• Significant decrease in hatch and swim-up success observed with EE2 and 100 μg NP/L



Hill and Janz, 2003

Due to high mortality in the 100 ng/l EE group, insufficient fish were available for analyses


(Rutilus rutilus)

Mature adult roach collected from both reference and river (effluent contaminated) sites during two consecutive spawning seasons; artificially induced to spawn in laboratory

  • Volume of milt released from spermiating male fish significantly lower in the intersex fish than in the reference males
  • Most fish that did not spermiate had testes that were clearly immature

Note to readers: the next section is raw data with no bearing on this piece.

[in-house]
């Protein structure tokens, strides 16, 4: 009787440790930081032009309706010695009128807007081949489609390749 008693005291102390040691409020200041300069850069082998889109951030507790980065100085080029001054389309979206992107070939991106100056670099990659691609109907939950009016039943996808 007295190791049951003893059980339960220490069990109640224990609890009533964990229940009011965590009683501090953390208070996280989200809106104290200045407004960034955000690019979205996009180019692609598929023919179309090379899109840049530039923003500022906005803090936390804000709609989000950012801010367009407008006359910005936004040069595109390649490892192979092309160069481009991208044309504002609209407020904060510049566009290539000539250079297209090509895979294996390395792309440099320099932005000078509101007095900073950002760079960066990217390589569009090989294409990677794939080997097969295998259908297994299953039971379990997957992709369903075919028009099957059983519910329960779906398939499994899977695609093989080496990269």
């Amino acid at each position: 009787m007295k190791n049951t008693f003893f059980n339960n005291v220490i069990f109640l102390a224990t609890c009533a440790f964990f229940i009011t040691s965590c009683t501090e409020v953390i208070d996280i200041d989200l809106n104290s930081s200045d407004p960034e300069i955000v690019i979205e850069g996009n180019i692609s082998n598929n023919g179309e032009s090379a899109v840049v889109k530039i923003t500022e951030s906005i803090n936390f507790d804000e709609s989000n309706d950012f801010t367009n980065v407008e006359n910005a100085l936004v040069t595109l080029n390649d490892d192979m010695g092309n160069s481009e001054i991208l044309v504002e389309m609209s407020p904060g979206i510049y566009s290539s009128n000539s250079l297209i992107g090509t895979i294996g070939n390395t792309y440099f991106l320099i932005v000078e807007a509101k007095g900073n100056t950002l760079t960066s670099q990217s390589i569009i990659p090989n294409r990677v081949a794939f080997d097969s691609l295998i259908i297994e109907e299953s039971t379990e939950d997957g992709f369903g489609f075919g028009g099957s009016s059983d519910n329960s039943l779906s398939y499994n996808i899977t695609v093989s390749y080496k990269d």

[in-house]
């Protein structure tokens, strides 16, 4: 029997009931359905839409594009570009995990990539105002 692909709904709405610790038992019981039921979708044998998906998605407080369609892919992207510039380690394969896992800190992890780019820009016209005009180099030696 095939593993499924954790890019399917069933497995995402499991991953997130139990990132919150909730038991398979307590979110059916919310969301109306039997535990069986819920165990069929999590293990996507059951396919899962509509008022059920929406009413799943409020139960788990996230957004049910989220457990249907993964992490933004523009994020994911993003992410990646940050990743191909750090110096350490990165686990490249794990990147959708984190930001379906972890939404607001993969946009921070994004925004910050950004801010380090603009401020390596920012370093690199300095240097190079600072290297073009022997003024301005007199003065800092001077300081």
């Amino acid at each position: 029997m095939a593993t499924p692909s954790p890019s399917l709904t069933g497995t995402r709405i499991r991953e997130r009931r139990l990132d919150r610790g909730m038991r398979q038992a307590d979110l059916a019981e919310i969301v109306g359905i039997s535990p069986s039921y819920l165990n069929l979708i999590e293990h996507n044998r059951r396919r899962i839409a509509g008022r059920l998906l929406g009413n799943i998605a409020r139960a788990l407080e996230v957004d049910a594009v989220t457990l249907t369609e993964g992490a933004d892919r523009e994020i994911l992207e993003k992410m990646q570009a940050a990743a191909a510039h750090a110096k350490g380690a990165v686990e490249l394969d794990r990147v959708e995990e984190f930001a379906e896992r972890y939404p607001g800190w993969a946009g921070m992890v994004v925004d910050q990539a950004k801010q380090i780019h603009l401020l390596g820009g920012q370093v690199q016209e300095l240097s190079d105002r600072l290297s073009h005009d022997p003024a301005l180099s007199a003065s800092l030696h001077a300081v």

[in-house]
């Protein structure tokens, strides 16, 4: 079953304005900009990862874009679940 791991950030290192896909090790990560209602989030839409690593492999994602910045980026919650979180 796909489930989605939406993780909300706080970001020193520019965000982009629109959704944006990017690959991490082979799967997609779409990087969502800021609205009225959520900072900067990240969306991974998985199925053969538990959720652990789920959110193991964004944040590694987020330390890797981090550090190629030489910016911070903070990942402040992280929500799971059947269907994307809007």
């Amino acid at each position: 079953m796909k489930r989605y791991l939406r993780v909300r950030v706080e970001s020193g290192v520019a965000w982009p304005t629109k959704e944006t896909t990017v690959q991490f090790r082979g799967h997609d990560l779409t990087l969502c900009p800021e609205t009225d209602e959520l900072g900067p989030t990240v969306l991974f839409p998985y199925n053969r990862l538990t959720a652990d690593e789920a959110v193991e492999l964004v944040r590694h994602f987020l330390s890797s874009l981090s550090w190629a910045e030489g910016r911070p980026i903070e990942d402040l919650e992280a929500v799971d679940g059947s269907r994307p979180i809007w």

• Fertilization rate significantly reduced when sperm from intersex males used to fertilize eggs collected from females
  • Both proportion of fertilized embryos reaching eyed stage and hatching success decreased with increased feminization



Jobling et al., 2002

Embryo viability was determined after 24 h (fertilization success), at eyed stage and at swim-up stage (hatching success)

Japanese medaka

(Oryzias latipes)

Adult medaka exposed for 21 days to 29.3, 55.7, 116, 227, and 463 ng/L 17β-estradiol (E2)

  • In males exposed to 463 ng/l, a few oocytes were observed in testis, and testicular tissue almost completely replaced by connective tissue
  • Accompanied by presence of macroscopic atrophy and degenerated spermatozoa and spermatocytes suggest a lack of spermatogenesis
  • Total number of egg spawned and fertility significantly reduced at 463 ng/l E2 compared to the control



Kang et al., 2002


(Danio rerio)

Founder fish with originally mlh1 mutation was crossed out twice to WT fish of the TL line from which the founder was generated